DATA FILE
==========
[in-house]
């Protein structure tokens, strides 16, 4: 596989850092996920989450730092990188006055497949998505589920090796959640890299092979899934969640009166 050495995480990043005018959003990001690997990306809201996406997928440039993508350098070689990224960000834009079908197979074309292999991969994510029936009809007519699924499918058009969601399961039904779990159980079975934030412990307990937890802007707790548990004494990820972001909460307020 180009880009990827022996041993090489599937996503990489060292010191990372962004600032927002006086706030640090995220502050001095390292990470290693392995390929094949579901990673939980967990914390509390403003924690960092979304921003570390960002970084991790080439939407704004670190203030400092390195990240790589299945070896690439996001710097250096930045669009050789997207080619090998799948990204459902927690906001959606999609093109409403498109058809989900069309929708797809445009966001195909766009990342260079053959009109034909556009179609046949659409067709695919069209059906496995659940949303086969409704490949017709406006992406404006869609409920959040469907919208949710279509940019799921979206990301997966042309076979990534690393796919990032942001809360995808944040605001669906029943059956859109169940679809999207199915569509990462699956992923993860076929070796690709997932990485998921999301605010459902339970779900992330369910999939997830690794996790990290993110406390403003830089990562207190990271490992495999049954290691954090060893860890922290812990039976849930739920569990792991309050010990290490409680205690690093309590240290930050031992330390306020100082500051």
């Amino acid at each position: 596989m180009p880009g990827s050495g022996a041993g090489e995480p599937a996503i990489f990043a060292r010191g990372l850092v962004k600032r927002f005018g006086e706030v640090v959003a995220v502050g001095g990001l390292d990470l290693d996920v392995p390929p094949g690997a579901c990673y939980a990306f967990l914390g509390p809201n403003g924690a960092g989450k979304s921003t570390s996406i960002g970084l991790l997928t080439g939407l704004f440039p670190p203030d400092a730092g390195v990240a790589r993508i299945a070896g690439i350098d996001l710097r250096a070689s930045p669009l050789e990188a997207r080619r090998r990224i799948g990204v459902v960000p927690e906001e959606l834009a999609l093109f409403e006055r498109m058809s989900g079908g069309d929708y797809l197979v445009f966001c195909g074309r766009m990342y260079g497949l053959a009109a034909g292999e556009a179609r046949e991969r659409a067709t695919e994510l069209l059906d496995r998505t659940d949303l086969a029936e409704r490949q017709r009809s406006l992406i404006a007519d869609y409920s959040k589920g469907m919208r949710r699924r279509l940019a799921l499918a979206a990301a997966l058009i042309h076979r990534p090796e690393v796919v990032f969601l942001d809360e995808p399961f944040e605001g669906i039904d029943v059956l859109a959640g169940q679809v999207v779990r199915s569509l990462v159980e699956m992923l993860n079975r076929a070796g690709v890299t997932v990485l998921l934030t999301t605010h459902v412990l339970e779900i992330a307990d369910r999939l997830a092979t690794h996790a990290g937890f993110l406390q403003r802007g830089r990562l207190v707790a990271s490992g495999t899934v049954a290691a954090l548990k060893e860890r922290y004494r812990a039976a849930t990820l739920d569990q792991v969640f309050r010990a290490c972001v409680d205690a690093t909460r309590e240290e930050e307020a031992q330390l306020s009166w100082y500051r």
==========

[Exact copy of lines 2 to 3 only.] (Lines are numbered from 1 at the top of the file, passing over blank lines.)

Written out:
């Protein structure tokens, strides 16, 4: 596989850092996920989450730092990188006055497949998505589920090796959640890299092979899934969640009166 050495995480990043005018959003990001690997990306809201996406997928440039993508350098070689990224960000834009079908197979074309292999991969994510029936009809007519699924499918058009969601399961039904779990159980079975934030412990307990937890802007707790548990004494990820972001909460307020 180009880009990827022996041993090489599937996503990489060292010191990372962004600032927002006086706030640090995220502050001095390292990470290693392995390929094949579901990673939980967990914390509390403003924690960092979304921003570390960002970084991790080439939407704004670190203030400092390195990240790589299945070896690439996001710097250096930045669009050789997207080619090998799948990204459902927690906001959606999609093109409403498109058809989900069309929708797809445009966001195909766009990342260079053959009109034909556009179609046949659409067709695919069209059906496995659940949303086969409704490949017709406006992406404006869609409920959040469907919208949710279509940019799921979206990301997966042309076979990534690393796919990032942001809360995808944040605001669906029943059956859109169940679809999207199915569509990462699956992923993860076929070796690709997932990485998921999301605010459902339970779900992330369910999939997830690794996790990290993110406390403003830089990562207190990271490992495999049954290691954090060893860890922290812990039976849930739920569990792991309050010990290490409680205690690093309590240290930050031992330390306020100082500051």
């Amino acid at each position: 596989m180009p880009g990827s050495g022996a041993g090489e995480p599937a996503i990489f990043a060292r010191g990372l850092v962004k600032r927002f005018g006086e706030v640090v959003a995220v502050g001095g990001l390292d990470l290693d996920v392995p390929p094949g690997a579901c990673y939980a990306f967990l914390g509390p809201n403003g924690a960092g989450k979304s921003t570390s996406i960002g970084l991790l997928t080439g939407l704004f440039p670190p203030d400092a730092g390195v990240a790589r993508i299945a070896g690439i350098d996001l710097r250096a070689s930045p669009l050789e990188a997207r080619r090998r990224i799948g990204v459902v960000p927690e906001e959606l834009a999609l093109f409403e006055r498109m058809s989900g079908g069309d929708y797809l197979v445009f966001c195909g074309r766009m990342y260079g497949l053959a009109a034909g292999e556009a179609r046949e991969r659409a067709t695919e994510l069209l059906d496995r998505t659940d949303l086969a029936e409704r490949q017709r009809s406006l992406i404006a007519d869609y409920s959040k589920g469907m919208r949710r699924r279509l940019a799921l499918a979206a990301a997966l058009i042309h076979r990534p090796e690393v796919v990032f969601l942001d809360e995808p399961f944040e605001g669906i039904d029943v059956l859109a959640g169940q679809v999207v779990r199915s569509l990462v159980e699956m992923l993860n079975r076929a070796g690709v890299t997932v990485l998921l934030t999301t605010h459902v412990l339970e779900i992330a307990d369910r999939l997830a092979t690794h996790a990290g937890f993110l406390q403003r802007g830089r990562l207190v707790a990271s490992g495999t899934v049954a290691a954090l548990k060893e860890r922290y004494r812990a039976a849930t990820l739920d569990q792991v969640f309050r010990a290490c972001v409680d205690a690093t909460r309590e240290e930050e307020a031992q330390l306020s009166w100082y500051r």